Brace Yourself for the Next Recession

There has been a lot of talk of recession lately.

Based on historical trends, we are overdue for a recession. Add in the fact that the President of the United States is considering starting trade wars over his advisers’ objections, and it becomes even more likely, according to economists.

Earlier this month, Jim Rogers told Business Insider that the “worst crash in our lifetime” will come in 2017 or 2018. Mark Faber is predicting a drop of at least 40%.

So what does that mean for you?

GoBankingRates recently conducted a survey of Americans to see how prepared we are for the next recession. Let’s see how we compare.

Cut Your Expenses

According to the survey, 49% of Americans are living paycheck to paycheck. Other surveys have found different numbers for this, but they are all disturbingly high.

If you are living paycheck to paycheck, it means that if you lose your job, you will immediately struggle to to make ends meet. This is apparently the case for half of all Americans.

And we could very well be approaching a recession in which a lot of people will be losing their jobs. (Something to think about before rooting for a recession.)

Whether or not you are living paycheck to paycheck, this is a good time to look at where you could cut your expenses.

Lower expenses means higher savings and lower exposure to a recession. It means that if you lose your job, you have a smaller gap to close. If you cut your expenses by $100/month, then that is $100/month less that you need to figure out how to earn after you lose your job. It is $100/month less that needs to come out of your emergency fund. It is $100/month more security and stability.

Sign up for a free service like Mint to track and categorize your spending. Look at where your money is really going and figure out where it makes sense to cut back.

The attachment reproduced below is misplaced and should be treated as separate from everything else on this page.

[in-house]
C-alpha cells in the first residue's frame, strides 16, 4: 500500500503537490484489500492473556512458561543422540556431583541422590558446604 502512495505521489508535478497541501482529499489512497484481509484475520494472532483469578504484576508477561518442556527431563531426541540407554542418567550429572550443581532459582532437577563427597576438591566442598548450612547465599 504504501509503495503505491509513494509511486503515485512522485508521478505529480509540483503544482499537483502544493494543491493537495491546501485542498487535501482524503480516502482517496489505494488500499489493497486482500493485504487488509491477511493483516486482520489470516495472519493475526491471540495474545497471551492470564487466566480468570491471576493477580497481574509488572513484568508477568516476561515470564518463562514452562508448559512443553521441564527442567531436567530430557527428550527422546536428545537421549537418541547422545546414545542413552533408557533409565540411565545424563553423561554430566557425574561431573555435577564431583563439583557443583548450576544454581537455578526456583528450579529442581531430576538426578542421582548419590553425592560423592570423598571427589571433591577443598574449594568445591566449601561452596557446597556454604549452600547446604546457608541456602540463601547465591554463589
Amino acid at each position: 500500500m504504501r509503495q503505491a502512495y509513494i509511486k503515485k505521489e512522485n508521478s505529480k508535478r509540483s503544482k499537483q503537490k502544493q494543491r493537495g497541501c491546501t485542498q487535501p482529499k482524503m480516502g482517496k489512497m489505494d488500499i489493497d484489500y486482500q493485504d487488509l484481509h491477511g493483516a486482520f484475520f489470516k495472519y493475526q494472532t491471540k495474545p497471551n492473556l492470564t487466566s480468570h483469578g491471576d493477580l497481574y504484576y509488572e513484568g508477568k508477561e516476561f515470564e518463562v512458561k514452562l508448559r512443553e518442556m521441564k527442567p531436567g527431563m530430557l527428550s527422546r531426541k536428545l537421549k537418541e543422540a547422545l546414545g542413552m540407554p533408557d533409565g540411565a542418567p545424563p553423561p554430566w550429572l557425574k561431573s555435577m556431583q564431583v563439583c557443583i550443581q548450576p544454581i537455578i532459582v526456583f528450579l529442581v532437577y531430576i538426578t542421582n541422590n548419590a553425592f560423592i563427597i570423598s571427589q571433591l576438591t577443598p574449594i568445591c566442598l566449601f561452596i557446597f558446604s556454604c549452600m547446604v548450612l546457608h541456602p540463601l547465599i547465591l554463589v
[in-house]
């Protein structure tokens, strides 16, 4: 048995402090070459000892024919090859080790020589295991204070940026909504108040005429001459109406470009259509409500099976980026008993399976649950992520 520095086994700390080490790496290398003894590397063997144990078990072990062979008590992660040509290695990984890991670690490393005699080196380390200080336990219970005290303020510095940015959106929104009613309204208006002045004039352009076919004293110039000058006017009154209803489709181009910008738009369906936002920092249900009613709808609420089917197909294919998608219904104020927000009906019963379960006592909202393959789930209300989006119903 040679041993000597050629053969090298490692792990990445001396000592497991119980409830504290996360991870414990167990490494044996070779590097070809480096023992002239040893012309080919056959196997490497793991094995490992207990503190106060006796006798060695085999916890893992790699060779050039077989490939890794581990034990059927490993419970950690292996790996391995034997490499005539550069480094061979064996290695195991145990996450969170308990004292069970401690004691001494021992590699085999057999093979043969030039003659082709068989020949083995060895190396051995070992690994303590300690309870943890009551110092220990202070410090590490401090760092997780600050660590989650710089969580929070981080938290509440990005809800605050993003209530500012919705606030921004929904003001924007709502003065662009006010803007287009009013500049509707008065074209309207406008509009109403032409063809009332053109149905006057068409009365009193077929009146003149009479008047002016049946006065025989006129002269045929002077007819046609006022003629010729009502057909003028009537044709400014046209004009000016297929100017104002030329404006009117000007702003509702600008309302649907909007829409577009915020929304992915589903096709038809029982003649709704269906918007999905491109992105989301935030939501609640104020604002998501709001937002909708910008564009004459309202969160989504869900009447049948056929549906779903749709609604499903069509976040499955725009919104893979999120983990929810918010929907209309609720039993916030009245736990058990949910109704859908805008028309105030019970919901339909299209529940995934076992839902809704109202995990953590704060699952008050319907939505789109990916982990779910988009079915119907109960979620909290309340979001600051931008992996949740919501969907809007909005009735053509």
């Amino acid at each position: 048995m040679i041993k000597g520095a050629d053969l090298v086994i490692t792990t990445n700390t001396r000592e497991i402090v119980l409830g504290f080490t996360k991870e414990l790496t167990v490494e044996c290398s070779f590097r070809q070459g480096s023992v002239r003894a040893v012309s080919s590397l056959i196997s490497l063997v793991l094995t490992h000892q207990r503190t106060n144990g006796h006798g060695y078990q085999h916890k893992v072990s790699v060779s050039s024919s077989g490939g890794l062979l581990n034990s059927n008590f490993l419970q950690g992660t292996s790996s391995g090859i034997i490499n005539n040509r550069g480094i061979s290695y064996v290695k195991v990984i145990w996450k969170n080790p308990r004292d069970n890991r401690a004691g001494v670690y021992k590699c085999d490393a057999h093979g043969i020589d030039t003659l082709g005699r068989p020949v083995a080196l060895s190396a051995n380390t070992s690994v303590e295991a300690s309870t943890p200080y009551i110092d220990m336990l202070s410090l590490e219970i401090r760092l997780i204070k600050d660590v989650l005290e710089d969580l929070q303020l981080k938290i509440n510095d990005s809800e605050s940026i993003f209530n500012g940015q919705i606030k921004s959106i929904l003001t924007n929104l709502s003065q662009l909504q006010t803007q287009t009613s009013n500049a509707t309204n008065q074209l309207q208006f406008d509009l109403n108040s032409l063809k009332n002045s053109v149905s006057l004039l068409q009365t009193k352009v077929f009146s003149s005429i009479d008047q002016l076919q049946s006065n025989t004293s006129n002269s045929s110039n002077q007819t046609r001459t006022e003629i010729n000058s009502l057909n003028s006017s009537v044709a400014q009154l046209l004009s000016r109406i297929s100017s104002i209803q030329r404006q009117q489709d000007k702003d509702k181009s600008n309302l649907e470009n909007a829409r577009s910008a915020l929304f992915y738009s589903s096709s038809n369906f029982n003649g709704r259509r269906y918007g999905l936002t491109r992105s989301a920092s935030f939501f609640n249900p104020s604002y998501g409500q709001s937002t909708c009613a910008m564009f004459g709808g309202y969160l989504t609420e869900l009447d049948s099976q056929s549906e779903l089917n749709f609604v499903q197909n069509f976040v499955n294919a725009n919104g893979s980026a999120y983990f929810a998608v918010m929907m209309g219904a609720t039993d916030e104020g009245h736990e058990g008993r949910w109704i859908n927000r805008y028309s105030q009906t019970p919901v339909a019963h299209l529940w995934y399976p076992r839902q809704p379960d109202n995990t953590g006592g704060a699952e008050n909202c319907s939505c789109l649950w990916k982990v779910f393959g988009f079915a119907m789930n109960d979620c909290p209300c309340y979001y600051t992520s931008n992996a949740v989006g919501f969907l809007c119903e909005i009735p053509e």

Find some things that you’d rather not cut, but can if necessary. Most people have some subscription services or other unnecessary spending that they enjoy, but is not all that important. Flag it for immediate cuts in the case of a job loss to buy yourself some flexibility.

Build Up An Emergency Fund

The survey found that 61% of Americans did not have enough money saved to cover six months of expenses. Presumably this number has a lot of overlap with the 49% of people that are living paycheck to paycheck.

Now that you’ve cut your spending, direct the savings somewhere so that you don’t end up spending it on something else. If you don’t have a sufficient emergency fund, get to work on building one up.

Find some savings and move it into a savings account, even if it doesn’t feel substantial. Skip going out to dinner one night and transfer $30 from checking to savings. Pass on a coffee and put $5 into savings. If you can’t build up your emergency fund quickly, then do it gradually. Just make sure you do it.

How large your emergency fund is can be dependent on your situation. In a stable two-income household where the incomes come from different fields, you can have a smaller fund. If you are an individual in a less stable career or with a variable income, then you want a larger fund. If you have no idea where to start, six months of expenses is a safe number to target.

If you want a more in depth look at emergency funds, read more here.

Have an Income Plan B